I would like to call it a heady triumph of fusion and experimentation, a great blow struck for all creative musicians. I would like to say it enchants me all the way through and simultaneously challenges the brain while blasting forward with rockin’ propulsion and blistering leftist rants. And truly, it does all of these things. But only at various points in its eighty-odd minutes.
I wonder who thought it was a good idea for the Minutemen, whose name describes their work more or less exactly (only eleven of the forty-five original tracks exceed 1:59), to fill a pair of forty-minute discs with songs. Apparently it had something to dü with the Huskers (ha ha. i am funny) but I don’t care. It was a just plain bad idea to make a double album of tightly structured punk songs. The result is wildly uneven and makes for a hair-tearing denunciation, as I am forced to rip on an album that contains songs on the order of “Vietnam”, “Corona”, “No Exchange”, “One Reporter’s Opinion”, “Storm In My House” and “Maybe Partying Will Help”. May God deal with me, be it ever so severely, if I fail to make clear how incredible parts of it are.
The first side, for instance, is the best by far. Thirteen pieces encompass uninterrupted rock brilliance: slamming, funky, speedy, complex in that tasty jazzy way, and above all fun. Driving music for the ages. Legend has it that guitarist D. Boon got to pick all the songs for this side, and it is abundantly clear that he had the best ear in the band (and he produced the only good “solo” track). Starts great, ends fantastically and rides high in the middle. If I were in charge of editing the album the entire side would stay.
Side Mike (after the bassist, of course) is more obstinately goofy, alternating between sort of interesting dissonant puzzles (“Toadies”, “God Bows to Math”), Creedence choogle (“The Big Foist”, “Michael Jackson”) and wordy quiet songs (“Retreat”, “Maybe Partying Will Help”). Mike gets a lot of credit for being the band’s lyricist and one of the best bassists in punk and probably in rock as well; I submit that he should have probably stayed there more often — he composed the majority of the second side by himself, pausing only to throw us Boon’s “Corona” as a tuneful bone. These are mostly good songs, but they are only sometimes as good as the first quarter of the record.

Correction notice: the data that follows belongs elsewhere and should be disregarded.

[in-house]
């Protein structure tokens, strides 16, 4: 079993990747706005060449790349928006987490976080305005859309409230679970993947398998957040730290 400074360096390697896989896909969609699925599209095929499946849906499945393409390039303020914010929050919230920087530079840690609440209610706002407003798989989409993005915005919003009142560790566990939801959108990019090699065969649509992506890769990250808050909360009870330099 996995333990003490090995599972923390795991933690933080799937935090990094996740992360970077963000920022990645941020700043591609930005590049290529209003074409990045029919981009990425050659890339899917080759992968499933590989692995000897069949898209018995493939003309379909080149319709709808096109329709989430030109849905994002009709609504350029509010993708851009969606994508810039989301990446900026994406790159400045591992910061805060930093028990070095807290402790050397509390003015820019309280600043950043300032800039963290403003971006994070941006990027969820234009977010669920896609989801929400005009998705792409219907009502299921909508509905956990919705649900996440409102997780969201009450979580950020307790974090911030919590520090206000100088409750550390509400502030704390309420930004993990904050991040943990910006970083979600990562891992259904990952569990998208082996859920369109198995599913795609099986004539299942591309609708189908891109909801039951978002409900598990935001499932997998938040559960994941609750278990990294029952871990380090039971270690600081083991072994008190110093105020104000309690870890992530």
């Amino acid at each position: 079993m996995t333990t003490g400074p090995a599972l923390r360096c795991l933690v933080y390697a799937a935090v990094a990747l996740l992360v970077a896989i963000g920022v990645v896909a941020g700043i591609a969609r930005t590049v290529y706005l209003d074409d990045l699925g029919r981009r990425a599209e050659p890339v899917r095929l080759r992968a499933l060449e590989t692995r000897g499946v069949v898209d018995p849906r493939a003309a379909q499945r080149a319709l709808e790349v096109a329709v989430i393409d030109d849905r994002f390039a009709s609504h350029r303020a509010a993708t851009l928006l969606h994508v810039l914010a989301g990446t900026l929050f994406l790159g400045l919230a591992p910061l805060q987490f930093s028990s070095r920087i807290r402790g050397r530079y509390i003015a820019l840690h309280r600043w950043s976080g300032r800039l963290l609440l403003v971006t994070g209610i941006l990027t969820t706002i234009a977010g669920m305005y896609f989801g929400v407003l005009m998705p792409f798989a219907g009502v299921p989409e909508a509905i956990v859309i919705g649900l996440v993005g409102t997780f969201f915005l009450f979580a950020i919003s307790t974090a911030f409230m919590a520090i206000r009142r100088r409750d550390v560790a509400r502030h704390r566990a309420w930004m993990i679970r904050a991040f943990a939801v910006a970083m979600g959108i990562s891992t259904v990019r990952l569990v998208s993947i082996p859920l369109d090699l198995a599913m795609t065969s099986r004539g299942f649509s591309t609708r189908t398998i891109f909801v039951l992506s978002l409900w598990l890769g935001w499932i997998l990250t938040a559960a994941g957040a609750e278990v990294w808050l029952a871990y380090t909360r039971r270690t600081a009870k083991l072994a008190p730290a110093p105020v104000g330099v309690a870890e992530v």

The third side begins with a free-improvisation piece that verily necessitates the invention of the term “avant-garbage”. I will not speak its name.
Its other songs are of generally high quality, and only the first unmentionable track is less than awesome. In conclusion, George Hurley is the only Minuteman who should never be allowed to say “guys, I have an idea” during rehearsal. (just kidding, he’s probably a very nice man in person)
Side four is where they just threw a bunch of unwanted songs that had to fill out the album. Apparently they didn’t know that you can have three-sided double-record sets. Some of these are very good, like “Storm In My House” and “Little Man With a Gun In His Hand” and the covers; most of the others are pretty negligible. Still kind of fun, I guess.
If I were to edit the album I would trim it down to one disc, with the following track listing. These numbers refer to the original running order.
1-14, 16, 17, 19, 20, 22, 23, 25, 27, 31-35, 37, 39, 41-43
Longer records have been put onto one disc before. These tracks would comprise perhaps the single best punk album ever pressed, and the lesser cost of manufacturing one disc per album might induce the group to make more of them. Call it “Single Nickels” or something clever and people will eat it up. We should only be so lucky that the Minutemen are around in the first place to give us such a fine album to work with.
I submit a challenge thus to you, the readership: create your own tracklisting, with or without all the songs, that would turn Double Nickels on the Dime into the greatest single record of all time. Leave it in the comments and I’ll select a winner.